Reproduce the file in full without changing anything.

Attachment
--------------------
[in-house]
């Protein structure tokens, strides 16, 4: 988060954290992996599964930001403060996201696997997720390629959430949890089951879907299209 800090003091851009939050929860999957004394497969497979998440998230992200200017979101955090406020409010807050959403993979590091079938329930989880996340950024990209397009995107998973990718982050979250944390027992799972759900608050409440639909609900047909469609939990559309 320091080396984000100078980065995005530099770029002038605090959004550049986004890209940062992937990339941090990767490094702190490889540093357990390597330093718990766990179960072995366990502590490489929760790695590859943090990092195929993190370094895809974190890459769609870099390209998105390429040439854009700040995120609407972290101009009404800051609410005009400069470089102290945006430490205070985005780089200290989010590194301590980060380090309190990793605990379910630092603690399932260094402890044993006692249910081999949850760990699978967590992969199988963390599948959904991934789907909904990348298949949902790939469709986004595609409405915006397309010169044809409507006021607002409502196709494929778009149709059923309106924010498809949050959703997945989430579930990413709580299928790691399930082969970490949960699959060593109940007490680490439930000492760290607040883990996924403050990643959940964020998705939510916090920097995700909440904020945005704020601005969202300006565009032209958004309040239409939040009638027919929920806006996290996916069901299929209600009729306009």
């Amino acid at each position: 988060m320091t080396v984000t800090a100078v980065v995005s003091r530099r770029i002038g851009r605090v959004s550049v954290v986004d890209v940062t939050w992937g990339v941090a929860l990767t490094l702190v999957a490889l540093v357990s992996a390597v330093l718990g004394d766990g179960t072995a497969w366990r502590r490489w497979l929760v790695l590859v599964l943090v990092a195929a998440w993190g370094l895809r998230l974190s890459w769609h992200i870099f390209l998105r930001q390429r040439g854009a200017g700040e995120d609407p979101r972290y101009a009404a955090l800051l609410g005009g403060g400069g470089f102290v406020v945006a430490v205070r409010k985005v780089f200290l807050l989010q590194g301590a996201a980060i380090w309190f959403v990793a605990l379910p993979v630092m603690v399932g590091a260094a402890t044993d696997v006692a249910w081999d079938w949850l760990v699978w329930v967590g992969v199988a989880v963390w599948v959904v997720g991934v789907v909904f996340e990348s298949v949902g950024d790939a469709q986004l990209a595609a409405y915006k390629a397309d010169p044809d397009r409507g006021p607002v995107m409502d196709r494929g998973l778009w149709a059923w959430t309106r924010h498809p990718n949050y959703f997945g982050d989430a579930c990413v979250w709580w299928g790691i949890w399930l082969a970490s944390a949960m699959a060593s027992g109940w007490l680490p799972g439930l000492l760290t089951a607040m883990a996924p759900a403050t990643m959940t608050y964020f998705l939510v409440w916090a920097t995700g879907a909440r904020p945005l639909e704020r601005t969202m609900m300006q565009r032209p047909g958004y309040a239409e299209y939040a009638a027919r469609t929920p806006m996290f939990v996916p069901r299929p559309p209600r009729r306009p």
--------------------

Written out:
[in-house]
């Protein structure tokens, strides 16, 4: 988060954290992996599964930001403060996201696997997720390629959430949890089951879907299209 800090003091851009939050929860999957004394497969497979998440998230992200200017979101955090406020409010807050959403993979590091079938329930989880996340950024990209397009995107998973990718982050979250944390027992799972759900608050409440639909609900047909469609939990559309 320091080396984000100078980065995005530099770029002038605090959004550049986004890209940062992937990339941090990767490094702190490889540093357990390597330093718990766990179960072995366990502590490489929760790695590859943090990092195929993190370094895809974190890459769609870099390209998105390429040439854009700040995120609407972290101009009404800051609410005009400069470089102290945006430490205070985005780089200290989010590194301590980060380090309190990793605990379910630092603690399932260094402890044993006692249910081999949850760990699978967590992969199988963390599948959904991934789907909904990348298949949902790939469709986004595609409405915006397309010169044809409507006021607002409502196709494929778009149709059923309106924010498809949050959703997945989430579930990413709580299928790691399930082969970490949960699959060593109940007490680490439930000492760290607040883990996924403050990643959940964020998705939510916090920097995700909440904020945005704020601005969202300006565009032209958004309040239409939040009638027919929920806006996290996916069901299929209600009729306009």
């Amino acid at each position: 988060m320091t080396v984000t800090a100078v980065v995005s003091r530099r770029i002038g851009r605090v959004s550049v954290v986004d890209v940062t939050w992937g990339v941090a929860l990767t490094l702190v999957a490889l540093v357990s992996a390597v330093l718990g004394d766990g179960t072995a497969w366990r502590r490489w497979l929760v790695l590859v599964l943090v990092a195929a998440w993190g370094l895809r998230l974190s890459w769609h992200i870099f390209l998105r930001q390429r040439g854009a200017g700040e995120d609407p979101r972290y101009a009404a955090l800051l609410g005009g403060g400069g470089f102290v406020v945006a430490v205070r409010k985005v780089f200290l807050l989010q590194g301590a996201a980060i380090w309190f959403v990793a605990l379910p993979v630092m603690v399932g590091a260094a402890t044993d696997v006692a249910w081999d079938w949850l760990v699978w329930v967590g992969v199988a989880v963390w599948v959904v997720g991934v789907v909904f996340e990348s298949v949902g950024d790939a469709q986004l990209a595609a409405y915006k390629a397309d010169p044809d397009r409507g006021p607002v995107m409502d196709r494929g998973l778009w149709a059923w959430t309106r924010h498809p990718n949050y959703f997945g982050d989430a579930c990413v979250w709580w299928g790691i949890w399930l082969a970490s944390a949960m699959a060593s027992g109940w007490l680490p799972g439930l000492l760290t089951a607040m883990a996924p759900a403050t990643m959940t608050y964020f998705l939510v409440w916090a920097t995700g879907a909440r904020p945005l639909e704020r601005t969202m609900m300006q565009r032209p047909g958004y309040a239409e299209y939040a009638a027919r469609t929920p806006m996290f939990v996916p069901r299929p559309p209600r009729r306009p």